James v. Norton, 176 F. Supp. 2d 385 (E.D. Pa. 2001)

US District Court for the Eastern District of Pennsylvania - 176 F. Supp. 2d 385 (E.D. Pa. 2001)
November 30, 2001

176 F. Supp. 2d 385 (2001)

Preston JAMES, Plaintiff,
v.
Gale NORTON, Defendant.

No. CIV.A. 99-2548.

United States District Court, E.D. Pennsylvania.

November 30, 2001.

*386 *387 Olubenga O. Abiona, Philadelphia, PA, for Plaintiff.

James G. Sheehan, U.S. Attorney's Office, Philadelphia, PA, for Defendant.

 

OPINION

SCHILLER, District Judge.

On May 18, 1999, Preston James filed an employment discrimination suit against then-Secretary of the Department of the Interior Bruce Babbitt,[1] under Title VII of the Civil Rights Act of 1964, 42 U.S.C. § 2000e-5(k). On July 11, 2001, a jury found that Mr. James was qualified for a grade level increase to a GS-11 supervisory museum specialist position at the Independence National Historical Park ("INHP") and that the INHP intentionally discriminated against him on the basis of his gender. The jury awarded Mr. James $10,000 in back pay and $15,000 in compensatory damages. On July 12, 2001, this Court entered judgment in that amount. Plaintiff subsequently moved for an upgrade to a GS-11 museum specialist position at the INHP as equitable relief. As the "prevailing party," he also requests $117,000 in attorneys' fees and costs pursuant to 42 U.S.C. § 2000e-5(k).

 

I. EQUITABLE RELIEF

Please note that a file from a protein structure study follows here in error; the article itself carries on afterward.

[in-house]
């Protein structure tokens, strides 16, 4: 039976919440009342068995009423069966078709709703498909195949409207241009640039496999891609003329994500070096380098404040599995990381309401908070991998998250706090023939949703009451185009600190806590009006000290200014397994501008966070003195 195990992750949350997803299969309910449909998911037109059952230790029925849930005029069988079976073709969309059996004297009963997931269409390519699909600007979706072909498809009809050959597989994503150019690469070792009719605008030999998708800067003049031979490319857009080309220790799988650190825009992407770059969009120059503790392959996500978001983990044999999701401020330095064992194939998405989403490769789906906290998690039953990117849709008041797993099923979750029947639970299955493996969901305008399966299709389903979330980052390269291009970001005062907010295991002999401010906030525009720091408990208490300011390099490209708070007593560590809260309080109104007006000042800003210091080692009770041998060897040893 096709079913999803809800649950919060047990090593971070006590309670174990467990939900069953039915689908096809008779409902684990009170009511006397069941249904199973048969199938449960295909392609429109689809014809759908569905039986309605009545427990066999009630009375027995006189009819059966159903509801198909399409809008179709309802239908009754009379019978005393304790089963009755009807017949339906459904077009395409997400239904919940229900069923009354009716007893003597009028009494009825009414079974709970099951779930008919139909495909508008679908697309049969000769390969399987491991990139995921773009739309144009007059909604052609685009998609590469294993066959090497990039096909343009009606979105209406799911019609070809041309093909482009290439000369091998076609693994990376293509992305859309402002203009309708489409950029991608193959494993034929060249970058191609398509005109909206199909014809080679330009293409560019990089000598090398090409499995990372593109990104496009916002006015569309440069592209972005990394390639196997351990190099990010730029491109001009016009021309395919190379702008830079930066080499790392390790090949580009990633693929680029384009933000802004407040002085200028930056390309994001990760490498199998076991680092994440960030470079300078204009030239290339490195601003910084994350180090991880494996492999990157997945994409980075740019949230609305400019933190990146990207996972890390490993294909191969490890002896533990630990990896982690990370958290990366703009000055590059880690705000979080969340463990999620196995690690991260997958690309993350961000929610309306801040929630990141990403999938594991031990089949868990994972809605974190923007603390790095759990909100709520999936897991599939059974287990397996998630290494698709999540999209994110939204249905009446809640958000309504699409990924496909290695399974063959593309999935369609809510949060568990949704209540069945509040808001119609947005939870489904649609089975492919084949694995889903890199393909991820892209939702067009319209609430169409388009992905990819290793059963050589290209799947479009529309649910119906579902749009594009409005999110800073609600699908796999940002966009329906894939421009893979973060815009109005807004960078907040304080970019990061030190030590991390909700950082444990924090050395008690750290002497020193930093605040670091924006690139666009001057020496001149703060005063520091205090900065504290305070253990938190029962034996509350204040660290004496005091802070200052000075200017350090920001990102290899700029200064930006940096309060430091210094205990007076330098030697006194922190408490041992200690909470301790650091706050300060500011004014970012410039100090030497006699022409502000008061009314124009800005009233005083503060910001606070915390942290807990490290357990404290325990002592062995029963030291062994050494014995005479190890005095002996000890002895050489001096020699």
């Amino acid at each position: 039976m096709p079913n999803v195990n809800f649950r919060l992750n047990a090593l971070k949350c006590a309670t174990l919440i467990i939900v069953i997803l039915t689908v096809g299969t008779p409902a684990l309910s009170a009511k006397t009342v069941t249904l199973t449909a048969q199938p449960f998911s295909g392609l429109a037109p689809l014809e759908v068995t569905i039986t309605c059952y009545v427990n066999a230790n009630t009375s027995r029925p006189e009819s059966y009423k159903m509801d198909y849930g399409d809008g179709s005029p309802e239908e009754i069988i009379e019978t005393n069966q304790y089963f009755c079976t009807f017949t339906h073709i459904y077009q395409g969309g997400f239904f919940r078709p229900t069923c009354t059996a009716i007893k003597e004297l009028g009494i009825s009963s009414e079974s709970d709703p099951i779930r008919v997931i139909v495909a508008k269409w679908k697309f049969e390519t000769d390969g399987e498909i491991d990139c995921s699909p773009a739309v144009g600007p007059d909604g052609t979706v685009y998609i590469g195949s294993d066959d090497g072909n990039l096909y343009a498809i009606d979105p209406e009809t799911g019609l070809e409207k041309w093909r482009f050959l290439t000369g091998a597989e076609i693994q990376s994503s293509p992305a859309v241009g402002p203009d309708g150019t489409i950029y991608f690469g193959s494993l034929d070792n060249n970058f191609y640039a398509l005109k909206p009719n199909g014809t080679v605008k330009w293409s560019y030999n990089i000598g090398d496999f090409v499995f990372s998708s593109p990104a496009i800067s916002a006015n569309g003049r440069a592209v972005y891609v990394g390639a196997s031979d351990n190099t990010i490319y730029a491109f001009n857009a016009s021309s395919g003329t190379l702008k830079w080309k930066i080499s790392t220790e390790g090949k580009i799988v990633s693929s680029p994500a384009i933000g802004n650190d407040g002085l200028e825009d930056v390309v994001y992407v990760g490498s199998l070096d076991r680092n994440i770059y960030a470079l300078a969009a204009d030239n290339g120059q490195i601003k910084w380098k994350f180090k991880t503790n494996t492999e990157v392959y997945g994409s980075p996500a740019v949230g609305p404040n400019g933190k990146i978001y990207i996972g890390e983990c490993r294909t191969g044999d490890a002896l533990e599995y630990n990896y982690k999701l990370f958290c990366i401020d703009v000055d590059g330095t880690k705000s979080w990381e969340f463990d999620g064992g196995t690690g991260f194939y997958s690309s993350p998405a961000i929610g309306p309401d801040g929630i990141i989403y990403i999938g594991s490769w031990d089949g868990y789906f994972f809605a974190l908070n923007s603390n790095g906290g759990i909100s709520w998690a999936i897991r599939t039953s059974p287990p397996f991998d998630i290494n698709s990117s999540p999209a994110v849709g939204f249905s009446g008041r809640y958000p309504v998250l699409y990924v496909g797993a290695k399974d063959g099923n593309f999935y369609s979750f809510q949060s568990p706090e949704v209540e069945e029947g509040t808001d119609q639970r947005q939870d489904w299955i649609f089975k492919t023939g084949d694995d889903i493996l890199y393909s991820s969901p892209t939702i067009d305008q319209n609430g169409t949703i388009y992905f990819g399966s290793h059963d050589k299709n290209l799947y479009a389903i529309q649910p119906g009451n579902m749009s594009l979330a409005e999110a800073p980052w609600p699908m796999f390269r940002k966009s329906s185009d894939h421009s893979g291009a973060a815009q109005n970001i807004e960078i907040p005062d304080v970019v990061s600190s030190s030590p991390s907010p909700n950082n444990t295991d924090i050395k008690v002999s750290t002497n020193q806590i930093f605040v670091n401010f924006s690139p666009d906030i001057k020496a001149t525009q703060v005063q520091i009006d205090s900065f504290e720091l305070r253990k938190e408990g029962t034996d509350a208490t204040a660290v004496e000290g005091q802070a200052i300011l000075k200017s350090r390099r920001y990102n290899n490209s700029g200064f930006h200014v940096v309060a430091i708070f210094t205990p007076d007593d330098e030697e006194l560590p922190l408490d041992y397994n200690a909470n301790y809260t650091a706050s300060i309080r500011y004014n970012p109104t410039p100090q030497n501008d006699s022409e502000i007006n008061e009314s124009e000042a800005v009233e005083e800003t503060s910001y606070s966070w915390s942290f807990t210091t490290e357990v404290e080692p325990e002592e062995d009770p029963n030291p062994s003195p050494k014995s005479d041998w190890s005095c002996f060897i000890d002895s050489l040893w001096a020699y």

At the conclusion of trial on July 11, 2001, I asked counsel for both parties to brief three questions:

 
1. Does the Court have equitable power to grant additional relief in a Title VII case?
 
2. If so, what relief?
 
3. Does the Court have the power to order the INHP to make Plaintiff a *388 GS-11?[2]
 

A. The Court's Equitable Powers Under Title VII

Section 706(g) (1) of Title VII provides that if a court finds that a defendant has intentionally engaged in an unlawful employment practice, "the court may ... order such affirmative action as may be appropriate, which may include ... [such] equitable relief as the court deems appropriate." 42 U.S.C. § 2000e-5(g) (1).

The purpose of Title VII is to make persons whole for injuries suffered on account of unlawful employment discrimination. Albemarle Paper Co. v. Moody, 422 U.S. 405, 418, 95 S. Ct. 2362, 45 L. Ed. 2d 280 (1975). "The general rule is, that when a wrong has been done, and the law gives a remedy, the compensation shall be equal to the injury." Id. "The injured party is to be placed, as near as may be, in the situation he would have occupied if the wrong had not been committed." Id. at 419, 95 S. Ct. 2362.